We came upon several herds of elephants one morning. There were about one hundred of them gathered on a savannah area and we observed as groups of females with calves took their turn to drink at a small pond. Groups of eight to twelve individuals would drink for a few minutes and then move off to allow another group to the pond. We also observed two young males that were charging at each other. Mothers and daughters form bonds that can last for a lifetime. Mature males do not typically travel with the females but are solitary.
We saw many herds of impala. Impala herds typically consist of one dominant male with a “harem” of females. Young males typically stay with their mothers in the herd for a few weeks and then are chased out by the dominant male. The young males then form their own herd of “bachelors” until they mature and individually move on, forming their own herd of females.
We stayed in Tarangire for two days, staying overnight at a wildlife lodge which was not fenced. On the lodge grounds, we observed a family of Kirk’s Dik Diks that had made the periphery of the grounds their territory. These miniature antelopes with large eyes are the smallest of the African antelopes. They appear to be no bigger than a medium sized dog. They mate for life and do not venture from their territory which they stake regularly with dung.
Savanna baboons and vervet monkeys were widely seen in the park and were common visitors to the wildlife lodge. Troops of vervets and baboons typically contained about fifteen individuals. Vervets are small monkeys with long tails and are usually seen in trees while baboons are much larger spending more of their time on the ground.
Both species are highly opportunistic in foraging for food and human lodging with food attracts them, hence their presence at the lodge. I watched one baboon troop as a dominant male became aggressive. He charged his opponent with a loud scream and the opponent fled. Aggressive behavior is used to enforce dominant status between males that compete to mate with the females.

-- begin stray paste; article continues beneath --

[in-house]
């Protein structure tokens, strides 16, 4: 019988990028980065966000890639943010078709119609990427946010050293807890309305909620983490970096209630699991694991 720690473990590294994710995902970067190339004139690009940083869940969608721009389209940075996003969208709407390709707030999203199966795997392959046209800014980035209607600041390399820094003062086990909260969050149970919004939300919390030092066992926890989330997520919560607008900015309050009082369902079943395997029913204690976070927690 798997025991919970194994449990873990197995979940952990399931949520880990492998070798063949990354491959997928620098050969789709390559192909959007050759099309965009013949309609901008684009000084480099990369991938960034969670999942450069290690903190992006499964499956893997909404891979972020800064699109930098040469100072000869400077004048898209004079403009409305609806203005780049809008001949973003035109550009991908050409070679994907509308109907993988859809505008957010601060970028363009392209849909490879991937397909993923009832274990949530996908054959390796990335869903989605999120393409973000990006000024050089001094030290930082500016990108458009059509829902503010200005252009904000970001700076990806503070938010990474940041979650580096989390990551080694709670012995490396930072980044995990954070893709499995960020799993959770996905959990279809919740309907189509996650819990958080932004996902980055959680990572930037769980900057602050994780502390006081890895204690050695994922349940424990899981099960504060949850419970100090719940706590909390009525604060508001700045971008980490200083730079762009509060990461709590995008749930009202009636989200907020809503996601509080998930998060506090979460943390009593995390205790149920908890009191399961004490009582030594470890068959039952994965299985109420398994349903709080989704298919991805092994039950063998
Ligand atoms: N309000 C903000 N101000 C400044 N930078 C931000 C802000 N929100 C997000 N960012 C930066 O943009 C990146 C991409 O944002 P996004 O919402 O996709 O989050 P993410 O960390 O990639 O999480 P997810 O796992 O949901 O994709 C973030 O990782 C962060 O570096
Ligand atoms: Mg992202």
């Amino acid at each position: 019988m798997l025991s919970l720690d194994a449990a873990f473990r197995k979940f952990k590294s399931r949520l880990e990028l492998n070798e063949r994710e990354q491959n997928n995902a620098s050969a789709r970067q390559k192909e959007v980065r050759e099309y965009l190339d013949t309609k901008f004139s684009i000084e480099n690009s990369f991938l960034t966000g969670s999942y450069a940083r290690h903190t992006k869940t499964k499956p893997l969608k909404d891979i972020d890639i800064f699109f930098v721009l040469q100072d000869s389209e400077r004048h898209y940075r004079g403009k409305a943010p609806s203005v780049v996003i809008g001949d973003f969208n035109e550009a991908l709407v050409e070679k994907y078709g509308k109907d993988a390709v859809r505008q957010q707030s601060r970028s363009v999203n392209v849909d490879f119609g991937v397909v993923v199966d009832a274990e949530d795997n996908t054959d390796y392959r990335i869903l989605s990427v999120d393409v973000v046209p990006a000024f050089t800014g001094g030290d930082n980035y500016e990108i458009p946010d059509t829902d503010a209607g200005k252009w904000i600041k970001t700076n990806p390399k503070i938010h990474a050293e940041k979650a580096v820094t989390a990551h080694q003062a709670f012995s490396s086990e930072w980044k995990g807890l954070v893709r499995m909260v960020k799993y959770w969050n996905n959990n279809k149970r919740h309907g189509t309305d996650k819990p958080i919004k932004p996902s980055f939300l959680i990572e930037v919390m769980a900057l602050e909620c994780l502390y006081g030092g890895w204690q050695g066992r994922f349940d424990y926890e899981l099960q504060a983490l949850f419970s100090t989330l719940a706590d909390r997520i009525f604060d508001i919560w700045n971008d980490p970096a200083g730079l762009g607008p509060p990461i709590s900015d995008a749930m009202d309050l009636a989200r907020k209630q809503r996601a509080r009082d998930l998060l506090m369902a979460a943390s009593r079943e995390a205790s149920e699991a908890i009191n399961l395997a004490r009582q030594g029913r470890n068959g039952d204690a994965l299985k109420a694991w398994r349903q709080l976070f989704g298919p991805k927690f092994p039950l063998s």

Bird life in Tarangire is very abundant with over four hundred species identified within its area. Birds we observed included the red billed quelea, lilac breasted rollers, superb starlings, yellow collared lovebirds, white headed buffalo weaver, bare-faced go-a-way bird, magpie shrike, Von der Decken’s hornbill, oxpeckers, woodland kingfisher, ashy starlings and wattled starlings.

I watched a young martial eagle perched in a tree in the savannah. The largest eagle of the African savannah, he was surveying the savannah floor for his prey. Eventually he widened his majestic wings and swooped off to catch something on the savannah floor.
We were lucky to see a flock of lesser masked weaver birds who were building their nests in a tree at the lodge. The male weavers are very industrious nest builders. Nests are constructed from strands of long grass that are taken one at a time and brought by the male to the nesting site. The strands of grass are then intricately woven to form a basket-type nest that hangs from the tree. As the nests are nearing completion the females arrive to inspect the nests and the males compete loudly for their attention while hanging outside of the little basket nest. The one tree at the lodge had over twenty of these small nests under construction. The nests are used only once.
Copyright©Kathy Stanley
Tomorrow: Ngorongoro Crater